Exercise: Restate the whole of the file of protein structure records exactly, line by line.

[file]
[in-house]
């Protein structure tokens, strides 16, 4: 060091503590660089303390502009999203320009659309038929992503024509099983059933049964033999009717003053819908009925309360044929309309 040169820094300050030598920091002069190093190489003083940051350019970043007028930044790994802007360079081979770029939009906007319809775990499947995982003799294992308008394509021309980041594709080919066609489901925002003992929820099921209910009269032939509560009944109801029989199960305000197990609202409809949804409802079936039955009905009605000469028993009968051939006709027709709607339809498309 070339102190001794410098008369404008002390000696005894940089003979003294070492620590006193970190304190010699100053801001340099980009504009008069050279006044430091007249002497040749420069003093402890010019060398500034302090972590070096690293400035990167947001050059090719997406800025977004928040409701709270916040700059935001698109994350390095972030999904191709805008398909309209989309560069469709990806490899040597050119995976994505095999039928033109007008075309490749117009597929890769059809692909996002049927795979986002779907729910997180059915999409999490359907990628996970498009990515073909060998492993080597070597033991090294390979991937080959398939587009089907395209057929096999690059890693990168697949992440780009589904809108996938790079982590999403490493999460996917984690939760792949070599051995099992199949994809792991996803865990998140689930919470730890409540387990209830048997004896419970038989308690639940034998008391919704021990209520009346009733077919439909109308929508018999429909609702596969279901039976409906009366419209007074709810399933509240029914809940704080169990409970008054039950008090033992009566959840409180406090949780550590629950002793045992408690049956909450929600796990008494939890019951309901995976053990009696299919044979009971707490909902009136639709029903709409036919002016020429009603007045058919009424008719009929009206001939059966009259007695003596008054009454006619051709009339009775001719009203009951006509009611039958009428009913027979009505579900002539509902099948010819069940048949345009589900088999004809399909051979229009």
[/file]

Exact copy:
[in-house]
């Protein structure tokens, strides 16, 4: 060091503590660089303390502009999203320009659309038929992503024509099983059933049964033999009717003053819908009925309360044929309309 040169820094300050030598920091002069190093190489003083940051350019970043007028930044790994802007360079081979770029939009906007319809775990499947995982003799294992308008394509021309980041594709080919066609489901925002003992929820099921209910009269032939509560009944109801029989199960305000197990609202409809949804409802079936039955009905009605000469028993009968051939006709027709709607339809498309 070339102190001794410098008369404008002390000696005894940089003979003294070492620590006193970190304190010699100053801001340099980009504009008069050279006044430091007249002497040749420069003093402890010019060398500034302090972590070096690293400035990167947001050059090719997406800025977004928040409701709270916040700059935001698109994350390095972030999904191709805008398909309209989309560069469709990806490899040597050119995976994505095999039928033109007008075309490749117009597929890769059809692909996002049927795979986002779907729910997180059915999409999490359907990628996970498009990515073909060998492993080597070597033991090294390979991937080959398939587009089907395209057929096999690059890693990168697949992440780009589904809108996938790079982590999403490493999460996917984690939760792949070599051995099992199949994809792991996803865990998140689930919470730890409540387990209830048997004896419970038989308690639940034998008391919704021990209520009346009733077919439909109308929508018999429909609702596969279901039976409906009366419209007074709810399933509240029914809940704080169990409970008054039950008090033992009566959840409180406090949780550590629950002793045992408690049956909450929600796990008494939890019951309901995976053990009696299919044979009971707490909902009136639709029903709409036919002016020429009603007045058919009424008719009929009206001939059966009259007695003596008054009454006619051709009339009775001719009203009951006509009611039958009428009913027979009505579900002539509902099948010819069940048949345009589900088999004809399909051979229009």